Universal beam sections are normally employed in buildings to carry floor and wall load. Loads on beams may include the load from slab, walls, building services, and their own self-weight. It is necessary for structural beams to satisfy ultimate and serviceability limit state requirements. This post gives a solved design example of a laterally restrained beam according to BS 5950.

The structural design of steel beams to BS 5950 involves following specific guidelines and principles outlined in the British Standard. BS 5950 is a widely used code of practice for the design of steel structures in the United Kingdom, but has been replaced by Eurocode 3 (EN 1993-1-1).

When designing steel beams, several factors are considered to ensure structural integrity and safety. These factors include determining the appropriate loadings, selecting the appropriate section shape and size, analyzing the beam’s resistance to bending, shear, and deflection, and ensuring proper connection details.

The code specifies various load combinations, such as dead loads, live loads, wind loads, and imposed loads, that need to be considered during the design process. In terms of section selection, the code provides tables and charts to determine the suitable steel section based on the applied loads and required span. These sections include universal beams (UB), universal columns (UC), and parallel flange channels (PFC), among others. The appropriate section is chosen based on its moment resistance, shear capacity, and deflection limits.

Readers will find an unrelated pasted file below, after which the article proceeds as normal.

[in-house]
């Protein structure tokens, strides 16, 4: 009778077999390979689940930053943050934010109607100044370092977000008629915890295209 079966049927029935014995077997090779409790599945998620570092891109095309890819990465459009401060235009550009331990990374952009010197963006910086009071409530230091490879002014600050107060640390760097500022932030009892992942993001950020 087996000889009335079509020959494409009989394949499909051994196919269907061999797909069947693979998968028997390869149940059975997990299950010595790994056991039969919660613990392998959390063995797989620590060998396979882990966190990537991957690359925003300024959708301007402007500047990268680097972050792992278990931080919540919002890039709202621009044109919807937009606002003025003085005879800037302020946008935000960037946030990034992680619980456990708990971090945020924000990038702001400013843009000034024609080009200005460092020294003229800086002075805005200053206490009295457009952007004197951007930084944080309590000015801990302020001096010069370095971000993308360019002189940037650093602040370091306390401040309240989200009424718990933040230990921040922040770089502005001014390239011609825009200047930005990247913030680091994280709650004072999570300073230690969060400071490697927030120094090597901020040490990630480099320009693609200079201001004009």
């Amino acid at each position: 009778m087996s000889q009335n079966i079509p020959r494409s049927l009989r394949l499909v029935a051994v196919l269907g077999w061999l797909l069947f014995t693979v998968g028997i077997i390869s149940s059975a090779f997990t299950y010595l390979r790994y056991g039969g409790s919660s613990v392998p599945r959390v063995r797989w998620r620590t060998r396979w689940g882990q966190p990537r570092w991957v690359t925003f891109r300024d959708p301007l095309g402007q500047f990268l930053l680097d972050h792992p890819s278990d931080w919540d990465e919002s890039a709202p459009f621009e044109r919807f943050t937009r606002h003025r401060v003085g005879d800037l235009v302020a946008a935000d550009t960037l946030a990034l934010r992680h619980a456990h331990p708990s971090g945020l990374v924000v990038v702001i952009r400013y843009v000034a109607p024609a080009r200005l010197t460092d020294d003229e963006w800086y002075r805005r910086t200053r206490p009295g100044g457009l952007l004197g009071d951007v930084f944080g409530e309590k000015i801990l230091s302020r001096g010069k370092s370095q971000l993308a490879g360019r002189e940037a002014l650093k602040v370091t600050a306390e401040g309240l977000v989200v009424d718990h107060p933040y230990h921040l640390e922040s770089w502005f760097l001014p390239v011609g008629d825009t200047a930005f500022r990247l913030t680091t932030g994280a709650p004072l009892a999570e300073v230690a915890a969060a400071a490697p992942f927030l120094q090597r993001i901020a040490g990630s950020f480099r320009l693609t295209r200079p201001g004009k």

Design calculations involve checking the beam’s capacity to resist bending, shear, and deflection. These calculations consider the applied loads, section properties, and material properties of the steel. The code provides formulas and design charts to assess these aspects.

**Steel Beam Design Example**

A laterally restrained beam 9m long that is simply supported at both ends support a dead uniformly distributed load of 15 kN/m and an imposed load uniformly distributed load of 5 kN/m. It also carries a dead load of 20 kN at a distance of 2.5m from both ends. Provide a suitable UB to satisfy ultimate and serviceability limit state requirements (P_{y} = 275 N/mm^{2}).

**Solution**

At ultimate limit state;

Concentrated dead load = 1.4G_{k} = 1.4 × 20 = 28 kN

Uniformly distributed load = 1.4G_{k} + 1.6Q_{k} = 1.4(15) + 1.6(5) = 29 kN/m

**Support Reactions**

Let ∑M_{B} = 0; anticlockwise negative

(9 × Ay) – (29 × 9 × 4.5) – (28 × 6.5) – (28 × 2.5) = 0

Ay = 158.5 kN

Let ∑M_{A} = 0; clockwise negative

(9 × By) – (29 × 9 × 4.5) – (28 × 6.5) – (28 × 2.5) = 0

By = 158.5 kN

**Internal Stresses**

**Moment**

M_{A} = 0 (Hinged support)

M_{C} = M_{D} = (158.5 × 2.5) – (29 × 2.5 × 1.25) = 305.625 kNm

M_{midspan} = (158.5 × 4.5) – (29 × 4.5 × 2.25) – (28 ×2) = 363.625 kNm

**Shear**